Newspaper article by Laura Martin
Vineyard Gazette, Martha's Vineyard, Massachusetts

Author Offers Healthy Snacks in a Snap

He wasn't a junk food kid, Laura Plunkett said of her son, Danny. He ate kid food. Mac N Cheese. White bread. Spaghetti. Bagels.

“I would have told you my kids ate healthy,” she said. “But I didn't fight everything – Danny's only vegetable was cucumber.”

Then healthy, active, seven-year-old Danny was diagnosed with juvenile diabetes. It was 2002. The self-described “Type A” mom turned her son's diabetes into a catalyst:“We made big changes, coming together as a family, with lots of teamwork and communication.”

The experience also turned the mother into an author. She will speak tonight at the Bunch of Grapes on Main St. in Vineyard Haven on the topic, Raising Wholesome Children in a Fast Food World.

The biggest changes for the Plunketts came in their diet. Danny had to use a monitor which showed the effects of the food he was eating.

“White sugar, white flour, white rice – there were certain foods setting off his body,” Ms. Plunkett said. “These have major effects on children, including of course our daughter, though because we weren't testing her blood sugar every two hours we wouldn't have other wise known that.”

Fast-forward to now. Laura Plunkett has written The Challenge of Childhood Diabetes: Family Strategies for Raising a Healthy Child. In the book, she describes how, slowly, over time, she road-tested revolutionary eating. Now she shares her many tips freely, so that it won't take other interested parents so long to improve their family's health.

Yet her first piece of overall advice is this: take baby steps. Set simple goals and take them one at a time. And take them as a family.“My goal was to go from white to whole grain,” she said.

The first thing she did was not buy white bread. “We started by going from Wonder to whole wheat, so the only change was in the color. Then, when they were used to that, I tried oat bran. Then stone grain. Tastes change.”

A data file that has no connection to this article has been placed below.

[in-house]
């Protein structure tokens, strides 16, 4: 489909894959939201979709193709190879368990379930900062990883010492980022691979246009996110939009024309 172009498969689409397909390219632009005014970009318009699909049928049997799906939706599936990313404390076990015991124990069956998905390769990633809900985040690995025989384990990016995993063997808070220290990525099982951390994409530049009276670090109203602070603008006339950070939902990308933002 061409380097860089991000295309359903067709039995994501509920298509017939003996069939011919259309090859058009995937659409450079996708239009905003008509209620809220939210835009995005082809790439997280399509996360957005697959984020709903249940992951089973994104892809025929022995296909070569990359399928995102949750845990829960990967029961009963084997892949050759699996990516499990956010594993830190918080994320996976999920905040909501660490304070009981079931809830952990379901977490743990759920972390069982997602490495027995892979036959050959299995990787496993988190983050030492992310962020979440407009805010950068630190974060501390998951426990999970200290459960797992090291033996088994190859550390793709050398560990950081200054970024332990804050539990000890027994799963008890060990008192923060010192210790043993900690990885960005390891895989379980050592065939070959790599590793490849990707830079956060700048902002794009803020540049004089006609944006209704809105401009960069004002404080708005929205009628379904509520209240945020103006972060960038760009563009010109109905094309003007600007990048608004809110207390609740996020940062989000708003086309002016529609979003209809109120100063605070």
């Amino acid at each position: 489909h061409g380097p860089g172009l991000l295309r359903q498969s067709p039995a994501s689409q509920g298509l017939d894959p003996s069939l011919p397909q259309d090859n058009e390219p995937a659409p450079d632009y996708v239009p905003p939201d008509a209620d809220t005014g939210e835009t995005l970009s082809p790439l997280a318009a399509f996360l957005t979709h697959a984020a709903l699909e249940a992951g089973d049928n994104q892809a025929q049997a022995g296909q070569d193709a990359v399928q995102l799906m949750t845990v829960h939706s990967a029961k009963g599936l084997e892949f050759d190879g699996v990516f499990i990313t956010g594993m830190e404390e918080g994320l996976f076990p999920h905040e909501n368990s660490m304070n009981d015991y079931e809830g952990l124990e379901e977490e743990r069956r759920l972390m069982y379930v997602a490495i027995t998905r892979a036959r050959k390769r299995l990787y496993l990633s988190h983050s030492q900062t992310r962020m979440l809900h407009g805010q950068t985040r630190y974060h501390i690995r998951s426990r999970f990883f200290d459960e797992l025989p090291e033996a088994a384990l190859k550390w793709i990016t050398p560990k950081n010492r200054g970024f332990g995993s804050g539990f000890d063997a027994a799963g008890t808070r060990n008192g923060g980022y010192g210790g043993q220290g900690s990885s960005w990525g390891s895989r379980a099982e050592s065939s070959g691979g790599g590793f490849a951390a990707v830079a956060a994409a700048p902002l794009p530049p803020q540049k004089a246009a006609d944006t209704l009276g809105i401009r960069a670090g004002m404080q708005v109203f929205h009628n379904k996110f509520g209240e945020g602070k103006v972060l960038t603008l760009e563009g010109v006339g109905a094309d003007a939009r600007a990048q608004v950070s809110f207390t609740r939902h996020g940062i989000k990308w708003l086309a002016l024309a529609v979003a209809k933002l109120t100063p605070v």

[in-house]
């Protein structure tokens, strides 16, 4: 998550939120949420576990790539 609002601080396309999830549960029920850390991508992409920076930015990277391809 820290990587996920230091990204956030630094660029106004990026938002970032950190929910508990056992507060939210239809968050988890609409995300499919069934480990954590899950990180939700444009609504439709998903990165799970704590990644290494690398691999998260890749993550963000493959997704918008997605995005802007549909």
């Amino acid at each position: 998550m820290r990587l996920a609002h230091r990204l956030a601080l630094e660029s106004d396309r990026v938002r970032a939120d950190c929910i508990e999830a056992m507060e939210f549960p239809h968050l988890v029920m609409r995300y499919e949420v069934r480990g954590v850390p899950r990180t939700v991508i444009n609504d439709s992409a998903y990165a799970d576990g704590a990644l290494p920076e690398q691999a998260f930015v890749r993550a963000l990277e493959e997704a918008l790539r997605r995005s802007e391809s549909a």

When the bread met with resistance, Ms. Plunkett cheerfully sent the bread on its own guerilla missions: whole wheat hiding in a grilled cheese sandwich, grain masked as French toast. “Then I wanted to go from cucumber to a lot of healthy greens, carrots – a wider range of vegetables,” she said. “First, I did not ask them ‘Do you want some vegetables?'”

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Stealth again was her tactic. When Danny and his sister Jessie got out of school, when they were really hungry, she'd have carrot of celery sticks for them to snack on in the car. When she got home, she would already have cut vegetables and fruit on a platter.

“They could pick their favorite dressing, and I'd just slide it on the counter as they settled in for homework, “ she explains.

There is hummus in the fridge now, and ranch, Caesar and balsamic vinaigrette dressing. There are no bags of chips or tortilla snacks in the cupboards for them to grab while watching television on a Saturday afternoon. “Instead, next to them as they watch are the cut vegetables and dressing, so that's what they grab,” she said.

Ms. Plunkett and her family once started the day with a bagel, “By 10 a.m. you are starving,” she said.

“If you have a fruit shake with protein – something with staying power – it holds you, and your body doesn't have the stress of a [blood sugar] spike [followed by] the low.”

She tosses various things into the blender for the breakfast shake: sliced almonds for protein (“the sliced ones kind of dissolve,” she said), soy or milk, bananas, frozen blueberries, plain yogurt or soft tofu (“the rest of the fruit masks the taste of this, so you just get more protein”), even unsweetened cocoa.

“So you can have a choc-banana-strawberry shake and get all sorts of nutrients,” she said.

The family also made tremendous strides – using the same easy, gradual approach – in exercise.

“After school, they need to really move,” she said. “In bad weather, we'd make up games, [such as] an obstacle course or something in the basement. If it was nice, we went on walks… There were some horrible times in the beginning. But then it was fun time, we all found it a stress buster.

“And for just say, 15 minutes, we move for a little while after dinner. It's so great to not sit in and clean up. We play a quick game of basketball, soccer, go for a bike ride.”

The rewards are worth the effort, she said. “It has been great for our communication – just to have time, sitting together. At an age where kids might've been going off and doing own thing [they were seven and 10 when Danny was diagnosed] we had to parent more intensely.”

Now, Ms. Plunkett said, Jessie “is radiant … and Danny has the best stamina on his soccer team.” Their parents' stamina is much improved, too.

Best of all, they did it without ultimatums. “We still have birthday cake or a slice of pizza now – but mostly, now we actually want to eat better. We feel better.”